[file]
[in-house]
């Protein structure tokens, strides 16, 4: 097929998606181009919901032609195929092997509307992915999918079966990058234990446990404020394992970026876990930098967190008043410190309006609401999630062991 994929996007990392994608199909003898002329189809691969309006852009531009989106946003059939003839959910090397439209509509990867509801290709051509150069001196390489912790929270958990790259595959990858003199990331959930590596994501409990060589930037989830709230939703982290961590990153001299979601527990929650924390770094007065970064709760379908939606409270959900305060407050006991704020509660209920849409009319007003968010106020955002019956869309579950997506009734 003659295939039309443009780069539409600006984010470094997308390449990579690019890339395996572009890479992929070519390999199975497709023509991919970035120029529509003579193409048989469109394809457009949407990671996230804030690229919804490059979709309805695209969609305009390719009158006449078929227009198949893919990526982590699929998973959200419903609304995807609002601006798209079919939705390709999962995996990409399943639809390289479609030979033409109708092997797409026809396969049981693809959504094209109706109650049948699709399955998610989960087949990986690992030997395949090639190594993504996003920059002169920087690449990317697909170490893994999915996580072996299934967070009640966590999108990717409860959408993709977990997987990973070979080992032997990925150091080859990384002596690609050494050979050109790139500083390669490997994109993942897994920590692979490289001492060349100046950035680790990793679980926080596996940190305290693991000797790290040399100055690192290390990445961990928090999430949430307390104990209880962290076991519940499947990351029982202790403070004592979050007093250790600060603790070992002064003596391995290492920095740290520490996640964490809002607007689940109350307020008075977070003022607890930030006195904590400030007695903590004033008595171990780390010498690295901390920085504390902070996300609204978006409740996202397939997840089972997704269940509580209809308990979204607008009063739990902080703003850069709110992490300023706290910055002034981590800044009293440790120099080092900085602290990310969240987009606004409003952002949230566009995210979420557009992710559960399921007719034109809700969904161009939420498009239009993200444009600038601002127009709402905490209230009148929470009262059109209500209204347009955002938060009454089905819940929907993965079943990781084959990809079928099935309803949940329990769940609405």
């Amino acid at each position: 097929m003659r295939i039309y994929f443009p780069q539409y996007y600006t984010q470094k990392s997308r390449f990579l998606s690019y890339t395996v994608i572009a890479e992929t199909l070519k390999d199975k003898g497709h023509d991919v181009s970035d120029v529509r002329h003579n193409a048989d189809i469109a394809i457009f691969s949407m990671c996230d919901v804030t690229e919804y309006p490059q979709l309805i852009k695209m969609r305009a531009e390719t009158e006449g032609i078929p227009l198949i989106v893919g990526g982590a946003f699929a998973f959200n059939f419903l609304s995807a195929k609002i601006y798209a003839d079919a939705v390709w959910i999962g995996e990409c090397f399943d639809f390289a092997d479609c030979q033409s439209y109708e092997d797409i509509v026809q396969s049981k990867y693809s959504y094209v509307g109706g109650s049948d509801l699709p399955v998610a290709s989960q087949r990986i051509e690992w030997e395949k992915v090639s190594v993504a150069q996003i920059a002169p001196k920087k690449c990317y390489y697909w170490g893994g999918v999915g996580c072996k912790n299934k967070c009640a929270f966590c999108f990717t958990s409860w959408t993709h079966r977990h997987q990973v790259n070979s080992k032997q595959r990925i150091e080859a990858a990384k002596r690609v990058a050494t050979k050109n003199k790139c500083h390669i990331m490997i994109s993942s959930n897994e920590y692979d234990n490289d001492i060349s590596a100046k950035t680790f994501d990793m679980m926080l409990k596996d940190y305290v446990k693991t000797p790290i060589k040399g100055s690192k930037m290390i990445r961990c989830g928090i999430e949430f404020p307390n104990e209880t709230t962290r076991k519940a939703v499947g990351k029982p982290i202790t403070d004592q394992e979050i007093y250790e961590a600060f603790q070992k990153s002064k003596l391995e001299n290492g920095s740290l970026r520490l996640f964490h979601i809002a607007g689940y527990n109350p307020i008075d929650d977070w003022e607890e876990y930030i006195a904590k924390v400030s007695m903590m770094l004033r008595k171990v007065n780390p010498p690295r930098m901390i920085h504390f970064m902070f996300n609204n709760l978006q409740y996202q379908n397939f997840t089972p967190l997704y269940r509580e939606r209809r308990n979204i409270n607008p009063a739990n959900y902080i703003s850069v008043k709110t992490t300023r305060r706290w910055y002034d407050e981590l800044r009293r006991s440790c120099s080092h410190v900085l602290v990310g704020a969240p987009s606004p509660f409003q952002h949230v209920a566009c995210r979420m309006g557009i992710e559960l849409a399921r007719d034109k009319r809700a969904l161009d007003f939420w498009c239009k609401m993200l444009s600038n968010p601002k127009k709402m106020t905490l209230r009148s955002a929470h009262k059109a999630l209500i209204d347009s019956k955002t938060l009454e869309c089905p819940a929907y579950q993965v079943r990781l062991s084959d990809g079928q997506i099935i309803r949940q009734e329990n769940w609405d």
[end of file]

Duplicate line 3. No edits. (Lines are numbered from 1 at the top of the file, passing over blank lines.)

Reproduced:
């Amino acid at each position: 097929m003659r295939i039309y994929f443009p780069q539409y996007y600006t984010q470094k990392s997308r390449f990579l998606s690019y890339t395996v994608i572009a890479e992929t199909l070519k390999d199975k003898g497709h023509d991919v181009s970035d120029v529509r002329h003579n193409a048989d189809i469109a394809i457009f691969s949407m990671c996230d919901v804030t690229e919804y309006p490059q979709l309805i852009k695209m969609r305009a531009e390719t009158e006449g032609i078929p227009l198949i989106v893919g990526g982590a946003f699929a998973f959200n059939f419903l609304s995807a195929k609002i601006y798209a003839d079919a939705v390709w959910i999962g995996e990409c090397f399943d639809f390289a092997d479609c030979q033409s439209y109708e092997d797409i509509v026809q396969s049981k990867y693809s959504y094209v509307g109706g109650s049948d509801l699709p399955v998610a290709s989960q087949r990986i051509e690992w030997e395949k992915v090639s190594v993504a150069q996003i920059a002169p001196k920087k690449c990317y390489y697909w170490g893994g999918v999915g996580c072996k912790n299934k967070c009640a929270f966590c999108f990717t958990s409860w959408t993709h079966r977990h997987q990973v790259n070979s080992k032997q595959r990925i150091e080859a990858a990384k002596r690609v990058a050494t050979k050109n003199k790139c500083h390669i990331m490997i994109s993942s959930n897994e920590y692979d234990n490289d001492i060349s590596a100046k950035t680790f994501d990793m679980m926080l409990k596996d940190y305290v446990k693991t000797p790290i060589k040399g100055s690192k930037m290390i990445r961990c989830g928090i999430e949430f404020p307390n104990e209880t709230t962290r076991k519940a939703v499947g990351k029982p982290i202790t403070d004592q394992e979050i007093y250790e961590a600060f603790q070992k990153s002064k003596l391995e001299n290492g920095s740290l970026r520490l996640f964490h979601i809002a607007g689940y527990n109350p307020i008075d929650d977070w003022e607890e876990y930030i006195a904590k924390v400030s007695m903590m770094l004033r008595k171990v007065n780390p010498p690295r930098m901390i920085h504390f970064m902070f996300n609204n709760l978006q409740y996202q379908n397939f997840t089972p967190l997704y269940r509580e939606r209809r308990n979204i409270n607008p009063a739990n959900y902080i703003s850069v008043k709110t992490t300023r305060r706290w910055y002034d407050e981590l800044r009293r006991s440790c120099s080092h410190v900085l602290v990310g704020a969240p987009s606004p509660f409003q952002h949230v209920a566009c995210r979420m309006g557009i992710e559960l849409a399921r007719d034109k009319r809700a969904l161009d007003f939420w498009c239009k609401m993200l444009s600038n968010p601002k127009k709402m106020t905490l209230r009148s955002a929470h009262k059109a999630l209500i209204d347009s019956k955002t938060l009454e869309c089905p819940a929907y579950q993965v079943r990781l062991s084959d990809g079928q997506i099935i309803r949940q009734e329990n769940w609405d």